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Bridging the Gap: J2SE 5.0 Annotations
Pages: 1, 2

Wrapping up the Annotations Overview

In some ways, JSR-175 does not go as far as it might have gone in changing Java. Marker interfaces like Serializable and Cloneable, the transient attribute for fields, all of Javadoc, serialVersionUID, and probably more could have been redone as attributes. Documentation, details of serialization, assertions, and more are all examples of metacode, but such a radical change would have been even harder to absorb. I believe this restraint was wise.



Annotations Without 5.0

With that covered, you're probably pretty interested in using this feature. But if we don't have 5.0, how can we use part or all of the annotations facility for use in our programs?

XDoclet

XDoclet and its implementation of attribute-oriented programming has been the subject of whole books and many articles, so I won't do much more than a sketch here for comparison purposes.

XDoclet is a Javadoc tag-based approach to annotating code. Plugins for the Xdoclet tool support new features. The metadata structure is more flat and less object-oriented than 5.0 annotations. You have to tell your IDE about new tags if it recognizes Javadoc tags and highlights unknown ones (like IntelliJ), and if you, say, pass an integer argument rather than a string, you're out of luck until you run XDoclet on your project, and there's no guarantee your problem will even be caught then.

On the other hand, XDoclet has been applied to enough projects that there's at least some body of knowledge regarding how best to use it. It also has the great advantage of being orthogonal to the Java language rather than part of it; the two could evolve separately and at different speeds. And if Sun had adopted XDoclet, existing libraries and UI tools that deal with Java code could have stayed the same.

Commons attributes

The fine folks at Apache's Jakarta project offer Commons Attributes. This package provides a very close approximation of 5.0 annotations for users of earlier JDKs. The only syntactical differences are that they start with a @@ instead of @ and are embedded in Javadoc instead of part of the language. Attributes are implemented as classes, just as in 5.0, so you get a strong degree of type-safety at post-processing time. Our Version attribute from 5.0 would look like this:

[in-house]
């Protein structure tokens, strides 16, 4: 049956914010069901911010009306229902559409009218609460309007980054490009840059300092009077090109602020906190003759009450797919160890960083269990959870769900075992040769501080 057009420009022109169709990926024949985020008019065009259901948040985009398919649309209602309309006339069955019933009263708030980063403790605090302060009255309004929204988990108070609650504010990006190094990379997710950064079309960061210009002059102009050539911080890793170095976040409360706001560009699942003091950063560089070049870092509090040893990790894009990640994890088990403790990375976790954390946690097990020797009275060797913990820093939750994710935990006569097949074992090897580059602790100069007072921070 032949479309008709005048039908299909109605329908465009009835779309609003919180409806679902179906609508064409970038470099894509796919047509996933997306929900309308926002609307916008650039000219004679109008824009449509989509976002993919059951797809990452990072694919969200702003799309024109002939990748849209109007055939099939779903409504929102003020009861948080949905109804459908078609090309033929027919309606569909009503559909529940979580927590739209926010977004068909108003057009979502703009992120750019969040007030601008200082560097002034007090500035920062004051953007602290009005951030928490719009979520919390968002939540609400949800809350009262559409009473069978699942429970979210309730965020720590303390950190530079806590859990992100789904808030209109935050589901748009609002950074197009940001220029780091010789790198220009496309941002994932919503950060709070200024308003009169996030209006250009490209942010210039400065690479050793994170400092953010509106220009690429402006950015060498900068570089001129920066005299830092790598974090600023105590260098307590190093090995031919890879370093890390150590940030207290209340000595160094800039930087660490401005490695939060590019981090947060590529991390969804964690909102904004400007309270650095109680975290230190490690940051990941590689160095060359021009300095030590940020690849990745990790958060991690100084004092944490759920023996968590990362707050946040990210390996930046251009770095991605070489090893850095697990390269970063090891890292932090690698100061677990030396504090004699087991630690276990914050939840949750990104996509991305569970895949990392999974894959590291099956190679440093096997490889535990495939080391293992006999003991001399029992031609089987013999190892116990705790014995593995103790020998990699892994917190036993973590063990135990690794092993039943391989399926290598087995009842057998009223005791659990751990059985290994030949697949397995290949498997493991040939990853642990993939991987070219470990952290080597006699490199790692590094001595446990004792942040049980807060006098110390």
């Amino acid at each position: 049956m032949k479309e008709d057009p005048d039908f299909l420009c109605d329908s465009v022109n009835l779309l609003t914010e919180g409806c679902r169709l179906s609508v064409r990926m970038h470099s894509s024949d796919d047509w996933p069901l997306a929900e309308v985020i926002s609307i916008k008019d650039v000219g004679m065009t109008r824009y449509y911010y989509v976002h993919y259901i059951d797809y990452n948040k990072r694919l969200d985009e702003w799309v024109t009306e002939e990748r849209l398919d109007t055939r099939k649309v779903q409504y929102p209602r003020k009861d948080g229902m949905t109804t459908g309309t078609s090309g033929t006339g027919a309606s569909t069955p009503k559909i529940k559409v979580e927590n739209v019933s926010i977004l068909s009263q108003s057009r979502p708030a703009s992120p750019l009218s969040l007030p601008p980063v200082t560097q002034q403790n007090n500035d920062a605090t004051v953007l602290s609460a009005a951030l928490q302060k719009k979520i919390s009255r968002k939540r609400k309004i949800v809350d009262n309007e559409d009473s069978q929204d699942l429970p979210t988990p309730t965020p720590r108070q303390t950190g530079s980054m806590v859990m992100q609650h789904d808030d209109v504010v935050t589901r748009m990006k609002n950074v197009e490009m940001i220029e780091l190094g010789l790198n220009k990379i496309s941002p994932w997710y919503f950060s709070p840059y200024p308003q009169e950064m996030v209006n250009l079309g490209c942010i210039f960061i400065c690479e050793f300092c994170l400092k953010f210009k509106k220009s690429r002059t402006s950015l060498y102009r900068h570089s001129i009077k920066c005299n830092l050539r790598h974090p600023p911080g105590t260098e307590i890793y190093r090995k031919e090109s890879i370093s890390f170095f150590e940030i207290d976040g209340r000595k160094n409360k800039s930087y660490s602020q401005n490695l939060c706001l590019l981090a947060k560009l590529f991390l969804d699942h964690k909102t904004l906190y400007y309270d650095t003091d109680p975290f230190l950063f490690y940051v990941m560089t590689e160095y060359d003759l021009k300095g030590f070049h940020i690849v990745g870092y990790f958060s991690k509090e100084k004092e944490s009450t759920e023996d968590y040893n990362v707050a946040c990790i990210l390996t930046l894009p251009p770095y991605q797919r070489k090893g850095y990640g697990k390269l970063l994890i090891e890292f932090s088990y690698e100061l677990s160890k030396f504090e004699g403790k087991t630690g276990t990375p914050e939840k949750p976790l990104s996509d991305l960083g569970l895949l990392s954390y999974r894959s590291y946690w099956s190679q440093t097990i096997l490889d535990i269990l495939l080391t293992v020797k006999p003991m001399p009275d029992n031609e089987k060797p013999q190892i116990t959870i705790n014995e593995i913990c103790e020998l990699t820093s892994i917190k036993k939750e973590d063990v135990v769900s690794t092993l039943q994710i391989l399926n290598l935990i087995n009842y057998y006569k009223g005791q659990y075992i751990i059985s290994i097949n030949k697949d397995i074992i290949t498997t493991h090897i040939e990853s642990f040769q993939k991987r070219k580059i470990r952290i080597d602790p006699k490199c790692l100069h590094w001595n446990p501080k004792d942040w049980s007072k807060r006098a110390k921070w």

public class Version {
    public Version() { }

    public int getMajor() {
        return major;
    }

    public void setMajor(int major) {
        this.major = major;
    }

    public int getMinor() {
        return minor;
    }

    public void setMinor(int minor) {
        this.minor = minor;
    }

    public int getMicro() {
        return micro;
    }

    public void setMicro(int micro) {
		this.micro = micro;
    }

    private int major;
    private int minor;
    private int micro;
}

And would be used this way:

/**
 * @Persistable
 * @@Version(major=1,minor=0,micro=0)
 */
public class Foo { }

Commons Attributes provides an attribute compiler, integrated with both Ant and Maven, that you can use to generate the final Java class files including your annotations. It also provides a runtime interface for reading annotations from classes.

It's the most well-developed alternative out there, and the easy transition to 5.0 is a big plus.

JBoss annotations support

Jboss AOP has another annotation implementation in JDK 1.4.x. Its compiler, based on Commons Attributes, generates code that is bytecode-compatible with 5.0 Annotations but recognizable to a 1.4 VM. Bill Burke covers this and a lot more in the article Aspect Oriented Annotations.

JAM+SGen

Cedric Beust at BEA has another Javadoc-based tool called SGen.

Unfortunately, there's not much documentation out there for this package, and it's less mature than Xdoclet (that's both good and bad--it doesn't have legacy issues, but it's gotten less of a workout from developers to shake out bugs and design issues). Its strength over and above 5.0 annotations and alternatives, though, is integration of metadata and code generation. It's very easy to write code generators that are driven by either Javadoc-based or 5.0 annotation-based metadata.